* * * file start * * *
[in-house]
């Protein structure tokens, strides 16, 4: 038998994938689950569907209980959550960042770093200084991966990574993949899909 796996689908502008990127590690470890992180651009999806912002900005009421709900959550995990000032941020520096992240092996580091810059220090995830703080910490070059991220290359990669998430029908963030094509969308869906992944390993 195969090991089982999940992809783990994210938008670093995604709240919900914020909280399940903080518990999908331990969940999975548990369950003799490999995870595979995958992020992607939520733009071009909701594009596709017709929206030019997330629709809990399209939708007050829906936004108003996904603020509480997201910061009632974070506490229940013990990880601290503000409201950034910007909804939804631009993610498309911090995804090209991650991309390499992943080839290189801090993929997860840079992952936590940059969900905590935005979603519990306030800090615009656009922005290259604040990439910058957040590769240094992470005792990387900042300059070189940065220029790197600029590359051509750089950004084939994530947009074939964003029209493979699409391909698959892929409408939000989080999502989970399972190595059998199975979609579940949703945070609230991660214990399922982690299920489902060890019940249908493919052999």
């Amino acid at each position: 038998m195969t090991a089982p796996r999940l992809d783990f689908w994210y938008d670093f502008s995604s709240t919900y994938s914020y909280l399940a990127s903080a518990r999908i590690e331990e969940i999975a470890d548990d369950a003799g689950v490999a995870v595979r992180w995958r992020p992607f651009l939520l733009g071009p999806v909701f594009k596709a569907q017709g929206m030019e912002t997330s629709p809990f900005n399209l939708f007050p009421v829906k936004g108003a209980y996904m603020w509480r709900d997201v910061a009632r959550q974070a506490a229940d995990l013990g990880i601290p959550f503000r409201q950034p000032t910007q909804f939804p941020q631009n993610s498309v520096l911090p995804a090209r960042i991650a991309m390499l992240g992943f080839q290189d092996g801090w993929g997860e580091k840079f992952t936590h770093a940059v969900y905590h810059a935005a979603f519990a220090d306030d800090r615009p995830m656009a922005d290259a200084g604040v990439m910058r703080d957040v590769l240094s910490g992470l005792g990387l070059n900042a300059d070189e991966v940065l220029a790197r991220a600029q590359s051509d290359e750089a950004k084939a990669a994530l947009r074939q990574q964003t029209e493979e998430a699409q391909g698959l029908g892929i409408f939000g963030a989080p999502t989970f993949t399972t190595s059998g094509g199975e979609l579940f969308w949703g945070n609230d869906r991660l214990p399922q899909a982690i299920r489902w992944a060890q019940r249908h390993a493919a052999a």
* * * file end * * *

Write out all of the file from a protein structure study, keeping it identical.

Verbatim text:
[in-house]
């Protein structure tokens, strides 16, 4: 038998994938689950569907209980959550960042770093200084991966990574993949899909 796996689908502008990127590690470890992180651009999806912002900005009421709900959550995990000032941020520096992240092996580091810059220090995830703080910490070059991220290359990669998430029908963030094509969308869906992944390993 195969090991089982999940992809783990994210938008670093995604709240919900914020909280399940903080518990999908331990969940999975548990369950003799490999995870595979995958992020992607939520733009071009909701594009596709017709929206030019997330629709809990399209939708007050829906936004108003996904603020509480997201910061009632974070506490229940013990990880601290503000409201950034910007909804939804631009993610498309911090995804090209991650991309390499992943080839290189801090993929997860840079992952936590940059969900905590935005979603519990306030800090615009656009922005290259604040990439910058957040590769240094992470005792990387900042300059070189940065220029790197600029590359051509750089950004084939994530947009074939964003029209493979699409391909698959892929409408939000989080999502989970399972190595059998199975979609579940949703945070609230991660214990399922982690299920489902060890019940249908493919052999």
């Amino acid at each position: 038998m195969t090991a089982p796996r999940l992809d783990f689908w994210y938008d670093f502008s995604s709240t919900y994938s914020y909280l399940a990127s903080a518990r999908i590690e331990e969940i999975a470890d548990d369950a003799g689950v490999a995870v595979r992180w995958r992020p992607f651009l939520l733009g071009p999806v909701f594009k596709a569907q017709g929206m030019e912002t997330s629709p809990f900005n399209l939708f007050p009421v829906k936004g108003a209980y996904m603020w509480r709900d997201v910061a009632r959550q974070a506490a229940d995990l013990g990880i601290p959550f503000r409201q950034p000032t910007q909804f939804p941020q631009n993610s498309v520096l911090p995804a090209r960042i991650a991309m390499l992240g992943f080839q290189d092996g801090w993929g997860e580091k840079f992952t936590h770093a940059v969900y905590h810059a935005a979603f519990a220090d306030d800090r615009p995830m656009a922005d290259a200084g604040v990439m910058r703080d957040v590769l240094s910490g992470l005792g990387l070059n900042a300059d070189e991966v940065l220029a790197r991220a600029q590359s051509d290359e750089a950004k084939a990669a994530l947009r074939q990574q964003t029209e493979e998430a699409q391909g698959l029908g892929i409408f939000g963030a989080p999502t989970f993949t399972t190595s059998g094509g199975e979609l579940f969308w949703g945070n609230d869906r991660l214990p399922q899909a982690i299920r489902w992944a060890q019940r249908h390993a493919a052999a």